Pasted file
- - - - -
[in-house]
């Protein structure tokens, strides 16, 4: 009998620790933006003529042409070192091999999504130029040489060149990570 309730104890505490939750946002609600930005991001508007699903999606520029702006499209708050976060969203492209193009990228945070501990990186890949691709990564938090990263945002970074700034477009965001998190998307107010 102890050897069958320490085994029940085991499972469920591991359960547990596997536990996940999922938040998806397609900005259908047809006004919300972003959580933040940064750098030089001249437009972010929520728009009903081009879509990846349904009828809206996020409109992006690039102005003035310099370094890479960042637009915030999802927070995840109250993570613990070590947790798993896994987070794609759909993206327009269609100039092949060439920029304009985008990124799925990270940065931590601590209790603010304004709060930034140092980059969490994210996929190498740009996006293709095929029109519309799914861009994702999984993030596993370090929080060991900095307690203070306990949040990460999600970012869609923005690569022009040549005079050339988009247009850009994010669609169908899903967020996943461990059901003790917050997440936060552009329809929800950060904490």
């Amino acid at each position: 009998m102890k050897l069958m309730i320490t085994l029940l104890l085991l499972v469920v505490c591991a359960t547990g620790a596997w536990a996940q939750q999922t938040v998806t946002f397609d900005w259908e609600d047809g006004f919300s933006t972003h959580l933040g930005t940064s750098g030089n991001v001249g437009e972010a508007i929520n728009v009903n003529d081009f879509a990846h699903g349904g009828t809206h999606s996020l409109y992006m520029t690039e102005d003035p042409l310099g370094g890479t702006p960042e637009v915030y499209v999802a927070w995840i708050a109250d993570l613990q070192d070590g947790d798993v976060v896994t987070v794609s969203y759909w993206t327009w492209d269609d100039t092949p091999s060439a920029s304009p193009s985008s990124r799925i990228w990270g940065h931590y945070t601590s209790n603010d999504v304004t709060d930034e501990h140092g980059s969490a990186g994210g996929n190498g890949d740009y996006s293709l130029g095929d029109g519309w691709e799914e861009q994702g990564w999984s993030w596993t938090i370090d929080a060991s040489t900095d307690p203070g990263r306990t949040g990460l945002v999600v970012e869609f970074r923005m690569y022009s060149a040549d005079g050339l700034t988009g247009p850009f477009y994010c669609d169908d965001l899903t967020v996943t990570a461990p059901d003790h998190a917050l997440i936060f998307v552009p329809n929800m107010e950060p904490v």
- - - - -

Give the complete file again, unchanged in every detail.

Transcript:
[in-house]
């Protein structure tokens, strides 16, 4: 009998620790933006003529042409070192091999999504130029040489060149990570 309730104890505490939750946002609600930005991001508007699903999606520029702006499209708050976060969203492209193009990228945070501990990186890949691709990564938090990263945002970074700034477009965001998190998307107010 102890050897069958320490085994029940085991499972469920591991359960547990596997536990996940999922938040998806397609900005259908047809006004919300972003959580933040940064750098030089001249437009972010929520728009009903081009879509990846349904009828809206996020409109992006690039102005003035310099370094890479960042637009915030999802927070995840109250993570613990070590947790798993896994987070794609759909993206327009269609100039092949060439920029304009985008990124799925990270940065931590601590209790603010304004709060930034140092980059969490994210996929190498740009996006293709095929029109519309799914861009994702999984993030596993370090929080060991900095307690203070306990949040990460999600970012869609923005690569022009040549005079050339988009247009850009994010669609169908899903967020996943461990059901003790917050997440936060552009329809929800950060904490």
């Amino acid at each position: 009998m102890k050897l069958m309730i320490t085994l029940l104890l085991l499972v469920v505490c591991a359960t547990g620790a596997w536990a996940q939750q999922t938040v998806t946002f397609d900005w259908e609600d047809g006004f919300s933006t972003h959580l933040g930005t940064s750098g030089n991001v001249g437009e972010a508007i929520n728009v009903n003529d081009f879509a990846h699903g349904g009828t809206h999606s996020l409109y992006m520029t690039e102005d003035p042409l310099g370094g890479t702006p960042e637009v915030y499209v999802a927070w995840i708050a109250d993570l613990q070192d070590g947790d798993v976060v896994t987070v794609s969203y759909w993206t327009w492209d269609d100039t092949p091999s060439a920029s304009p193009s985008s990124r799925i990228w990270g940065h931590y945070t601590s209790n603010d999504v304004t709060d930034e501990h140092g980059s969490a990186g994210g996929n190498g890949d740009y996006s293709l130029g095929d029109g519309w691709e799914e861009q994702g990564w999984s993030w596993t938090i370090d929080a060991s040489t900095d307690p203070g990263r306990t949040g990460l945002v999600v970012e869609f970074r923005m690569y022009s060149a040549d005079g050339l700034t988009g247009p850009f477009y994010c669609d169908d965001l899903t967020v996943t990570a461990p059901d003790h998190a917050l997440i936060f998307v552009p329809n929800m107010e950060p904490v």